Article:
Kaspersky Lab calls Lodsys out on patent trolling and wins

Kaspersky Lab calls Lodsys out on patent trolling and wins

Summary: Rather than settle out of court, Kaspersky Lab has called Lodsys' patent bluff and managed to see the lawsuit dismissed.

TOPICS: Legal, Patents

Kaspersky Lab has played a game of chicken against Lodsys over a number of patent infringement claims and come out on top. In 2011, a number of companies and developers, including Kaspersky Lab, received legal threats over the alleged infringement of a number of patents belonging to Lodsys.

Kaspersky Lab chief intellectual property counsel Nadezhda Kashchenko said that the patents in question were about "collecting users' perceptions about the product, including licence purchase, renewal, and upgrades with computer applications". Kashchenko indicated that the complaint lay with practices that shouldn't be patented, and were so broad that many technology companies would find themselves in Lodsys' sights.

"For example, purchasing an upgrade within a computer application would fit, which is quite a universal practice."

The security company's CEO Eugene Kaspersky put it another way:

"Well, if a product allows the user to provide feedback, for example by pressing the 'report error' button, that's a patent violation! No, really! It's a bit like patenting the idea of the internet without its practical implementation."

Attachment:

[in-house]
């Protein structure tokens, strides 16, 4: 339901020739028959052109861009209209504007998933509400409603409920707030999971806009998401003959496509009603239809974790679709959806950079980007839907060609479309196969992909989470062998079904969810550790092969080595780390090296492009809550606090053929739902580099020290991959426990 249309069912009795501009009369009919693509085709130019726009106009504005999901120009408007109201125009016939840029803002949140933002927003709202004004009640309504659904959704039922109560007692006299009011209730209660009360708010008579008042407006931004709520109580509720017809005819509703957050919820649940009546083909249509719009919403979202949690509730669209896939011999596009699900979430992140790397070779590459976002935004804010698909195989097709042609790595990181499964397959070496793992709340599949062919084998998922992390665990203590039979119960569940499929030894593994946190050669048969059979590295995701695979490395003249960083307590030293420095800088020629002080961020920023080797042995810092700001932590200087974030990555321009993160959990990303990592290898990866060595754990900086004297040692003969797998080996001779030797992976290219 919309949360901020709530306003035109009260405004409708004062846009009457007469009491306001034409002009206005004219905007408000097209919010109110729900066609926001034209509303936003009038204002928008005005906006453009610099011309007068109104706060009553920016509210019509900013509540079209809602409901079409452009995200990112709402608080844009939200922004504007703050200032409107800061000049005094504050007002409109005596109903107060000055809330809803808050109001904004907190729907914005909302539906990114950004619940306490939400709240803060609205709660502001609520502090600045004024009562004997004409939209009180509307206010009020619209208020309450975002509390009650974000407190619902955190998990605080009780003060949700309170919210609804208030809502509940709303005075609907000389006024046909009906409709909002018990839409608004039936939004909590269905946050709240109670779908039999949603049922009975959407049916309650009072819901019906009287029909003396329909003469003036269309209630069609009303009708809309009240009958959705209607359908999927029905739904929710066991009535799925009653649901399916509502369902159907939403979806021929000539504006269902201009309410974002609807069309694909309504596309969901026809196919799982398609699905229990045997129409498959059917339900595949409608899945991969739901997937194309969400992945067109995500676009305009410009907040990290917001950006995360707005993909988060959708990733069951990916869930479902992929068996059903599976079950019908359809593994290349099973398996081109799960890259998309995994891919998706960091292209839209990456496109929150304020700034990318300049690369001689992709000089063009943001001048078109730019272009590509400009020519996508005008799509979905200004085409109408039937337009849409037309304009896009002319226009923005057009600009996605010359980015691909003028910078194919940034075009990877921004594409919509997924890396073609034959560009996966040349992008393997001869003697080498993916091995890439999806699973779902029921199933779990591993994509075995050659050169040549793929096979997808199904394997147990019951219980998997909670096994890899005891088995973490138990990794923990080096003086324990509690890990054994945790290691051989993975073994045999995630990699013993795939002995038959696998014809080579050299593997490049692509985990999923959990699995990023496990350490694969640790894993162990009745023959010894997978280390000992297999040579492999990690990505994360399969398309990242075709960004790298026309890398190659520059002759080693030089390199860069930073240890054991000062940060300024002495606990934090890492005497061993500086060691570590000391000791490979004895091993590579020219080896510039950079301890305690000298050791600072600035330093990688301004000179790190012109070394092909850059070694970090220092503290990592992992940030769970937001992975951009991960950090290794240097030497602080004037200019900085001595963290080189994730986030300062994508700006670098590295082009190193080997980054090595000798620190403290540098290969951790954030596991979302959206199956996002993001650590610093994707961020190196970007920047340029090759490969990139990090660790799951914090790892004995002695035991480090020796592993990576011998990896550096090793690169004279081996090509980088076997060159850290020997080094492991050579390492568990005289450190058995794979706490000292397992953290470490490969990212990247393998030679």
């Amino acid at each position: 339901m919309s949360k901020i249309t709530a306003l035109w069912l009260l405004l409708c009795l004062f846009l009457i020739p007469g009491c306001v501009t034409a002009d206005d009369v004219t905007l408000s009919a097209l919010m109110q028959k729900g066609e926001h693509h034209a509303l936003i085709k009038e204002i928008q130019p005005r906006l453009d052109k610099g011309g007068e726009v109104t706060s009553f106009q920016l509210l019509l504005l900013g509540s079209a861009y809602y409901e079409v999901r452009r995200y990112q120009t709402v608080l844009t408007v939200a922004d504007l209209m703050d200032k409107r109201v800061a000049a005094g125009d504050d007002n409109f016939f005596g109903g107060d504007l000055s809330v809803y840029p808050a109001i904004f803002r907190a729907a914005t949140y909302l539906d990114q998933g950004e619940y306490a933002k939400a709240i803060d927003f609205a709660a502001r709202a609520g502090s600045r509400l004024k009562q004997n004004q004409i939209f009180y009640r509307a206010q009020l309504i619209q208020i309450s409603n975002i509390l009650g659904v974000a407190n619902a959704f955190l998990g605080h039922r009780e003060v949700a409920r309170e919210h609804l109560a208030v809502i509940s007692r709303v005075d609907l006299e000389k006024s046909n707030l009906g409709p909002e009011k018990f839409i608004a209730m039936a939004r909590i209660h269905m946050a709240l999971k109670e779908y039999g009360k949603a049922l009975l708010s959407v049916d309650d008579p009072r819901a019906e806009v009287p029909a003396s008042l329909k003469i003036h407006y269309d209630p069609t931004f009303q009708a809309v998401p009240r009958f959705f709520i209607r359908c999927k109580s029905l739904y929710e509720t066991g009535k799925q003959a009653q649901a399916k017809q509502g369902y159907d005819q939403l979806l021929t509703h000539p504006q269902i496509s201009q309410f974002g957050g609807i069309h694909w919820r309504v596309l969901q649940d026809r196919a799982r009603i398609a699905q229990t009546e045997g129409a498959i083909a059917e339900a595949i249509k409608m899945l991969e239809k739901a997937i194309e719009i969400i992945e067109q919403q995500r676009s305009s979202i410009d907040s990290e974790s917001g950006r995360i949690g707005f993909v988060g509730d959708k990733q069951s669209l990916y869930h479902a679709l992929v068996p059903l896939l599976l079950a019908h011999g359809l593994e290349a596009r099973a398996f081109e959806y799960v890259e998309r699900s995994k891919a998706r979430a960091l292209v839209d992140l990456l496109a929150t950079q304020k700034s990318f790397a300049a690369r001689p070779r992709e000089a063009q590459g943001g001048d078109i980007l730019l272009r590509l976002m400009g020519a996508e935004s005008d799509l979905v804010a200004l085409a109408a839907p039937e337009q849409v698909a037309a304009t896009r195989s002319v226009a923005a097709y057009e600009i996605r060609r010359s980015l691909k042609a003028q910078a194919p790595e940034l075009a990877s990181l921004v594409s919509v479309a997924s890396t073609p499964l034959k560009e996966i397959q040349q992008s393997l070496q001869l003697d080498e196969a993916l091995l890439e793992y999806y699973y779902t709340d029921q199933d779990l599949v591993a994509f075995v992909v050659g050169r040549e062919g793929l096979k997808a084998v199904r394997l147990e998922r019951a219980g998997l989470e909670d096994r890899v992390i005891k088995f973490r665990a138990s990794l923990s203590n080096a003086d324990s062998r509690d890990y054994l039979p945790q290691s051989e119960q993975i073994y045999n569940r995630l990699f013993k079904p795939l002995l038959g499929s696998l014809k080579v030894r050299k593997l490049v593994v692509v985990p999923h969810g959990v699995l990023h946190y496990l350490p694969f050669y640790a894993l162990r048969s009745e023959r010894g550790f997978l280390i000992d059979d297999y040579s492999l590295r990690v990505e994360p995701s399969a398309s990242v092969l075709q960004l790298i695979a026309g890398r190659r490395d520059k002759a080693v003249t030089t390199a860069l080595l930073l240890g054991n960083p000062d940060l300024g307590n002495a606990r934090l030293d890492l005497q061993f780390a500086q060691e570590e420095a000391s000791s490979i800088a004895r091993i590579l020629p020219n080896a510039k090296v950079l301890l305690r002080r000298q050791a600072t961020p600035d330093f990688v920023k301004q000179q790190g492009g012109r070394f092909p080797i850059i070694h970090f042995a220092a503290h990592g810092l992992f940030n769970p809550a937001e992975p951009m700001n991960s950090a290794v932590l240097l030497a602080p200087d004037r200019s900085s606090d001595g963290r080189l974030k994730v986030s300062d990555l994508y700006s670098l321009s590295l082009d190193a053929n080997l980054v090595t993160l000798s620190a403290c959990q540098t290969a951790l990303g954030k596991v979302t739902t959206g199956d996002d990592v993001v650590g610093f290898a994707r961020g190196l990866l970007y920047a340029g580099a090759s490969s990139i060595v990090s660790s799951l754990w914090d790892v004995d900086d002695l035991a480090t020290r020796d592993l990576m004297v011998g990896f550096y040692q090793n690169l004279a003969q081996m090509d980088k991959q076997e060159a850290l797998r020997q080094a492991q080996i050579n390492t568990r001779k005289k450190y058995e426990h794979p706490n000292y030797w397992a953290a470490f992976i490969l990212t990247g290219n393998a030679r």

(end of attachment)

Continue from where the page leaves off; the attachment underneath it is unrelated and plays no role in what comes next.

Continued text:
In March 2011, Kaspersky Lab was one of 55 companies that was approached by Lodsys demanding compensation for patent infringements. According to Kashchenko, 51 other companies settled out of court with Lodsys at the time. Symantec, Hewlett-Packard, and Samsung sought to take the matter to court, but, according to Kaspersky, dropped out of the legal battle a few weeks out.

Lodsys would have had to prove in court that Kaspersky Lab had infringed its patents and should cough up the $25 million in compensation. However, seven days before the trial was to start, Lodsys withdrew its claims and the lawsuit was dismissed with prejudice.

Kaspersky said that Lodsys did not even have the courage to show up in court.

"Our position is firm. No concessions to the trolling scum and IT racketeers. We call on all other IT companies to keep on fighting and not give up. Only then will it be possible to get rid of the patent parasites once and for all," said the security vendor's CEO, Eugene Kaspersky.

The Electronic Frontier Foundation (EFF) said it demonstrates that Lodsys is "doing everything it can to avoid a ruling on the merits of its claims".

"Faced with the prospect of having to actually prove its case, Lodsys surrendered. Lodsys would rather get nothing than see a binding decision on the merits of its claims," EFF staff attorney and policy analyst Daniel Nazer wrote.

Nazer also congratulated Kaspersky Lab on its win, saying that when patent trolls are forced to litigate, they frequently lose or give up. But although the battle may be won, he said that the war on patent trolls is far from over.

"Kaspersky Lab's victory in this case will not stop Lodsys. Since it surrendered before a decision on the merits, Lodsys can continue to use its vague patents and the cost of litigation to leverage settlements. Ultimately, we need fundamental patent reform to stop the trolls."